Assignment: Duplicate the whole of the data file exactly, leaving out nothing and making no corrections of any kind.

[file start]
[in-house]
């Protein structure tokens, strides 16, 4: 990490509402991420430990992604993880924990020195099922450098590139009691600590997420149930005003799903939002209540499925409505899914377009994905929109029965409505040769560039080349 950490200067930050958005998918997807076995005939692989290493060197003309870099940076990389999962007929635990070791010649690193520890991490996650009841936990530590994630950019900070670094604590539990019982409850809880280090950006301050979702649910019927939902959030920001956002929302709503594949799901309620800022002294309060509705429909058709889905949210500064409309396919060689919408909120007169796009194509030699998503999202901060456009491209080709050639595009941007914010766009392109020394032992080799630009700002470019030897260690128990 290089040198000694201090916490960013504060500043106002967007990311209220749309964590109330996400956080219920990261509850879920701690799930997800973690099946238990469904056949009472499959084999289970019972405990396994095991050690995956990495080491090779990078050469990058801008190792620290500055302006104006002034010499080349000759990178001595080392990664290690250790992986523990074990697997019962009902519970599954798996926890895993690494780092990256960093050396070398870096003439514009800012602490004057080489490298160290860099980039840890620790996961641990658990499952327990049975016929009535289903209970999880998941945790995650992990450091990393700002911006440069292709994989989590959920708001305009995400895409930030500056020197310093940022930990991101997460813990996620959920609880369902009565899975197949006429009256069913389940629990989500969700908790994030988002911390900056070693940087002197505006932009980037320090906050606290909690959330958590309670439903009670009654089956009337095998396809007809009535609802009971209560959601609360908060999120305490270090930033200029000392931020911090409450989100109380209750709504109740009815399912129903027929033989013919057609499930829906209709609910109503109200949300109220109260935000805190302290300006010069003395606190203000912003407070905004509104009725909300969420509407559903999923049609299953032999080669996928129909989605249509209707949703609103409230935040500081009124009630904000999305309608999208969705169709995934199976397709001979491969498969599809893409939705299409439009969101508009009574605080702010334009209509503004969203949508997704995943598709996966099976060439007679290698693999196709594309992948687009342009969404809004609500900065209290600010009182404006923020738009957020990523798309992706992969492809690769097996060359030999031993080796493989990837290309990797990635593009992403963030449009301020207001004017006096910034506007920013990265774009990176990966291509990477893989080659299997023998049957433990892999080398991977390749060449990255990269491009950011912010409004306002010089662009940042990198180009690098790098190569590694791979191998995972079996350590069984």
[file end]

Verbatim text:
[in-house]
């Protein structure tokens, strides 16, 4: 990490509402991420430990992604993880924990020195099922450098590139009691600590997420149930005003799903939002209540499925409505899914377009994905929109029965409505040769560039080349 950490200067930050958005998918997807076995005939692989290493060197003309870099940076990389999962007929635990070791010649690193520890991490996650009841936990530590994630950019900070670094604590539990019982409850809880280090950006301050979702649910019927939902959030920001956002929302709503594949799901309620800022002294309060509705429909058709889905949210500064409309396919060689919408909120007169796009194509030699998503999202901060456009491209080709050639595009941007914010766009392109020394032992080799630009700002470019030897260690128990 290089040198000694201090916490960013504060500043106002967007990311209220749309964590109330996400956080219920990261509850879920701690799930997800973690099946238990469904056949009472499959084999289970019972405990396994095991050690995956990495080491090779990078050469990058801008190792620290500055302006104006002034010499080349000759990178001595080392990664290690250790992986523990074990697997019962009902519970599954798996926890895993690494780092990256960093050396070398870096003439514009800012602490004057080489490298160290860099980039840890620790996961641990658990499952327990049975016929009535289903209970999880998941945790995650992990450091990393700002911006440069292709994989989590959920708001305009995400895409930030500056020197310093940022930990991101997460813990996620959920609880369902009565899975197949006429009256069913389940629990989500969700908790994030988002911390900056070693940087002197505006932009980037320090906050606290909690959330958590309670439903009670009654089956009337095998396809007809009535609802009971209560959601609360908060999120305490270090930033200029000392931020911090409450989100109380209750709504109740009815399912129903027929033989013919057609499930829906209709609910109503109200949300109220109260935000805190302290300006010069003395606190203000912003407070905004509104009725909300969420509407559903999923049609299953032999080669996928129909989605249509209707949703609103409230935040500081009124009630904000999305309608999208969705169709995934199976397709001979491969498969599809893409939705299409439009969101508009009574605080702010334009209509503004969203949508997704995943598709996966099976060439007679290698693999196709594309992948687009342009969404809004609500900065209290600010009182404006923020738009957020990523798309992706992969492809690769097996060359030999031993080796493989990837290309990797990635593009992403963030449009301020207001004017006096910034506007920013990265774009990176990966291509990477893989080659299997023998049957433990892999080398991977390749060449990255990269491009950011912010409004306002010089662009940042990198180009690098790098190569590694791979191998995972079996350590069984």